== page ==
Supervisors will consider proposed tax and health ordinances linked to the commercial cannabis ordinance at their July 10 meeting.
While the commercial cannabis ordinance charts regulations established in the Framework for Regulating Cannabis in the Unincorporated Area of Contra Costa County that supervisors approved in April, at Tuesday’s meeting supervisors were more focused on how the cannabis growers can conserve water, especially underground water, for a crop known to require high volumes of water to grow at a time California seems to permanently undergo drought conditions.
As a last-minute change, supervisors were handed an alternative water service plan provided by county planner Ruben Hernandez. This water service alternative earned the stamp of approval from supervisors and establishes rules on how commercial cannabis cultivation operations can use groundwater but must comply with regulations aimed at conserving groundwater. For instance, a commercial cultivation business could pump groundwater when “the retail water supplier does not provide retail water service at all times during the year.”
All five supervisors signed on and supported the water service alternative even though one prospective cannabis cultivator, Israel Martinez, a Brentwood farmer, said the county’s proposed groundwater revised rules are “too restrictive” and he said he supported the earlier Planning Commission’s groundwater rules because “cannabis uses a minor amount of water.”
“I don’t support any water alternative.” said East county rancher Eric Thomas. “I’d like to see a cap on cannabis cultivation. This does not use any water recapture. Why not truck in water? You can recapture as much as 90 percent of the water used,” Thomas said.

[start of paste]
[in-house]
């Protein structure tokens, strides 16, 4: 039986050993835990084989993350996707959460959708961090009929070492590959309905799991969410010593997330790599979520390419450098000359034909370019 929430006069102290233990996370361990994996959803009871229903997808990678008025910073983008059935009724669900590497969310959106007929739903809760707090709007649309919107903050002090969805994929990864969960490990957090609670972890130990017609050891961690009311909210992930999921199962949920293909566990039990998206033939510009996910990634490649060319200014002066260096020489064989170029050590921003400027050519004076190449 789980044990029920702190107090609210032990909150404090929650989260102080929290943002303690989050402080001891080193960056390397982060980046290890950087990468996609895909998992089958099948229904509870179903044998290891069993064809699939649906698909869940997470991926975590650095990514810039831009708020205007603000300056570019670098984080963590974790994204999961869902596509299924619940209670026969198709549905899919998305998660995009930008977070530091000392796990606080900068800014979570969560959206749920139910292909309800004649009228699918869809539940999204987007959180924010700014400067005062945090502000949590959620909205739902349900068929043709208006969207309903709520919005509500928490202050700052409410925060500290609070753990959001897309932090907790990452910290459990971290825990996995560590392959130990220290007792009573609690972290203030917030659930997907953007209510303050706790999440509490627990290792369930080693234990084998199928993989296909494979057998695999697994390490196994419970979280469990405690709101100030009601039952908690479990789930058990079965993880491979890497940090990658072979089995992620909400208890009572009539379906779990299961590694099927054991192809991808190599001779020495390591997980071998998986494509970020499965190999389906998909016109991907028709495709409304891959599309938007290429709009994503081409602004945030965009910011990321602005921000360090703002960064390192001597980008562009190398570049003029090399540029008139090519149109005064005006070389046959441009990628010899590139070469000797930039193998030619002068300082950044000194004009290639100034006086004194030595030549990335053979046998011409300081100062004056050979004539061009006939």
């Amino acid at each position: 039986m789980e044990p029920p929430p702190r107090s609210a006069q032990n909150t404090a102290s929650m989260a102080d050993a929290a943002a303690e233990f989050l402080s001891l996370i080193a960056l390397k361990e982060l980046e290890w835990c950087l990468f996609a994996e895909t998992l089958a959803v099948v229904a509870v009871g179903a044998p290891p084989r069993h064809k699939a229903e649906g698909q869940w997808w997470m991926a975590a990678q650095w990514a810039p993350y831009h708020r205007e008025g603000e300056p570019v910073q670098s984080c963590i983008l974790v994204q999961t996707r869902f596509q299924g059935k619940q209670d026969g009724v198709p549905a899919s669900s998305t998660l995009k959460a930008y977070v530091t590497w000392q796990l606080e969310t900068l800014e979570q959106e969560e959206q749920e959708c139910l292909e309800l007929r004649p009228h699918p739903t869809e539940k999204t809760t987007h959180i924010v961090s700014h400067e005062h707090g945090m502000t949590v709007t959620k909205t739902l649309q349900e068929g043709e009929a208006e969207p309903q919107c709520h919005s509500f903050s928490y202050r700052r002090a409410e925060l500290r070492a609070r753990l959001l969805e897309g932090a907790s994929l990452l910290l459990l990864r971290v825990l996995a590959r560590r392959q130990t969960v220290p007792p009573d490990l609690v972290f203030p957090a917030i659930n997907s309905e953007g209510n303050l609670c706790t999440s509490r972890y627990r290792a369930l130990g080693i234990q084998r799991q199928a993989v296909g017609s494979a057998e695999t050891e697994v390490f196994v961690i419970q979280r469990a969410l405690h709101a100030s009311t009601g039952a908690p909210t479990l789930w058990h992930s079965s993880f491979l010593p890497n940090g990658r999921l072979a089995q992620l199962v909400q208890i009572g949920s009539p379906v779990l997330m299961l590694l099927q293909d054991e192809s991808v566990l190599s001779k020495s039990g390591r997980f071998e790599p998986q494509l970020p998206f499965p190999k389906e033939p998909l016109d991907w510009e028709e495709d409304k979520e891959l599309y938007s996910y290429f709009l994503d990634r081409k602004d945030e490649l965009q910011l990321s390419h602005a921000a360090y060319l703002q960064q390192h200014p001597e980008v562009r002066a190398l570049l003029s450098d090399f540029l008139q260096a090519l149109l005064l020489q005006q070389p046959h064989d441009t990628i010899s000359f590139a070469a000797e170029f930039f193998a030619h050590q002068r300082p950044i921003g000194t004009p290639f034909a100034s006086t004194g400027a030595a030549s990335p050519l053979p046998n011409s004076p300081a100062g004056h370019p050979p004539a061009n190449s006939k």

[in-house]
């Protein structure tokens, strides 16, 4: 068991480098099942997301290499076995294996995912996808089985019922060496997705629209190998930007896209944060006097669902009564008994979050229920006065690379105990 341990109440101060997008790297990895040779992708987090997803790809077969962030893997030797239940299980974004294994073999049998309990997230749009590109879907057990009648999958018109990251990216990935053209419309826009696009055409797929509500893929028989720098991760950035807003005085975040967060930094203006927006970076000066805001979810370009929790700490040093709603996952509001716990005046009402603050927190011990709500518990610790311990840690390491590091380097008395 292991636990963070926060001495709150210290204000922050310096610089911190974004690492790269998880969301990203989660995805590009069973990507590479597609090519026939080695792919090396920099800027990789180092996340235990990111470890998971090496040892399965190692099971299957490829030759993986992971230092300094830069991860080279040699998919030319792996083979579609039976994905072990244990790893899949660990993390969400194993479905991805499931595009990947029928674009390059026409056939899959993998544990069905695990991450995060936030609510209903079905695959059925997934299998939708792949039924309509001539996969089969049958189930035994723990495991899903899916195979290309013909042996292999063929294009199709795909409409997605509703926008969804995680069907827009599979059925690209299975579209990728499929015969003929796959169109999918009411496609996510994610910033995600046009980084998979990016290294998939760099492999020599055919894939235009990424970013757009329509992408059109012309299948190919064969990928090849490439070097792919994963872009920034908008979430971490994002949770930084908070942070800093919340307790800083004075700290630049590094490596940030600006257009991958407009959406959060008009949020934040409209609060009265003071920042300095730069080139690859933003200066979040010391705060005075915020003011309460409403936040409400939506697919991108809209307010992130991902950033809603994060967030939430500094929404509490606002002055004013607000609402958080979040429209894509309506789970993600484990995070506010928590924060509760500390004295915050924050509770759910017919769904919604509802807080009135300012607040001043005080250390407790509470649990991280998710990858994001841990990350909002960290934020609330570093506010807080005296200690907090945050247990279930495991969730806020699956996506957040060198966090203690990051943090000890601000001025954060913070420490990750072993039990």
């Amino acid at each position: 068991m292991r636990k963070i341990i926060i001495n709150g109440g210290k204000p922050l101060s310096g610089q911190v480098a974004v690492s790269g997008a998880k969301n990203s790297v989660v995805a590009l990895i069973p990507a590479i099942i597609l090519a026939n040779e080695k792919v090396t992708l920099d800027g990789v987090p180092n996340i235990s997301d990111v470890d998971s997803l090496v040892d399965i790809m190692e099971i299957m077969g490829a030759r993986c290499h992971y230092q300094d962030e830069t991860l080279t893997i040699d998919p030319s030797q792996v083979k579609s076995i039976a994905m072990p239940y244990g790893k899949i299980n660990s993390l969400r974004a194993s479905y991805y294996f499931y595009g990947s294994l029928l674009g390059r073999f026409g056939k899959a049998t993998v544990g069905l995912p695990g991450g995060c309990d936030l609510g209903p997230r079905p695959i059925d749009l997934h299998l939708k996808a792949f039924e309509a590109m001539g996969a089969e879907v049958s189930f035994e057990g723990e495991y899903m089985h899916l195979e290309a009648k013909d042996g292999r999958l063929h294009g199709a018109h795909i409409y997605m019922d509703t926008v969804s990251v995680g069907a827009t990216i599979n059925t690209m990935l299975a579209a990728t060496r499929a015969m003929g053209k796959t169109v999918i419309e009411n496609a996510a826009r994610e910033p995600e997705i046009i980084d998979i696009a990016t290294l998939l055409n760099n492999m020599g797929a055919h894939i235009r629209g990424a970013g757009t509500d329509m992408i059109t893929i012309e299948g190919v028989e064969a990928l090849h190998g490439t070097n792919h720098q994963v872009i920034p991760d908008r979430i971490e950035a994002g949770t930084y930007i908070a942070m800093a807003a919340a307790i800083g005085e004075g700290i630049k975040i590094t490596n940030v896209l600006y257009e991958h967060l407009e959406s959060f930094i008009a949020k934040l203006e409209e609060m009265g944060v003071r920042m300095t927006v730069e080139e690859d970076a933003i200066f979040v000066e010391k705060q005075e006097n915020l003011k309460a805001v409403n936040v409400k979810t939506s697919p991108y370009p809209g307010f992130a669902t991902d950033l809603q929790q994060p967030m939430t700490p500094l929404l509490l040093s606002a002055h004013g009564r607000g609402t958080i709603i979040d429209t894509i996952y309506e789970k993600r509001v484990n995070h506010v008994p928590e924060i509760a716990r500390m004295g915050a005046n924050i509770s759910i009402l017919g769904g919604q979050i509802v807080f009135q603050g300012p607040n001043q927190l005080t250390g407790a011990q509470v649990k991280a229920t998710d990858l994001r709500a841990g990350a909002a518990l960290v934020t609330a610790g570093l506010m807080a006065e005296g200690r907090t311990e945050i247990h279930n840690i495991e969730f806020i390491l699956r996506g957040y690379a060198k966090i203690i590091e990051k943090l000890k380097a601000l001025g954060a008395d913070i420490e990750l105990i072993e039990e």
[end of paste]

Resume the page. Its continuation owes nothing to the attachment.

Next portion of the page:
All five supervisors approved the groundwater use alternative presented by the Department of Conservation and Development and therefore they unanimously approved the commercial cannabis ordinance.
“This is not the gold rush or green rush, but there is a significant investment that’s involved in establishing these types of businesses.” remarked Supervisor Diane Burgis whose rural oriented District 3 in East County, would be a big beneficiary of the potential new cannabis ordinance should it go into effect.
Supervisor Federal Glover of Pittsburg, Supervisor Candance Andersen of Alamo, and Supervisor John Gioia of Richmond were willing to move forward on approving the commercial cannabis ordinance and accept the Department of Conservation and Development’s last-minute groundwater use proposal.
Board chair Karen Mitchoff also joined the other supervisors even though initially she preferred to wait and find out what state legislators were going to do about proposed legislation that would change the way county tax measures are passed either by a two-thirds vote or a majority vote.
Glover Unveils Keller Canyon Landfill Investigation Funding Source
Supervisor Glover announced that he has identified funds in the Keller Canyon Mitigation Fund, a fund used for an assortment of community activities in the Pittsburg and Bay Point area, to be spent for the county’s investigation into findings that there have been illegal deliveries and deposits of radioactive debris from the Hunters Point Naval Shipyard. A price tag has not yet been disclosed for the investigation.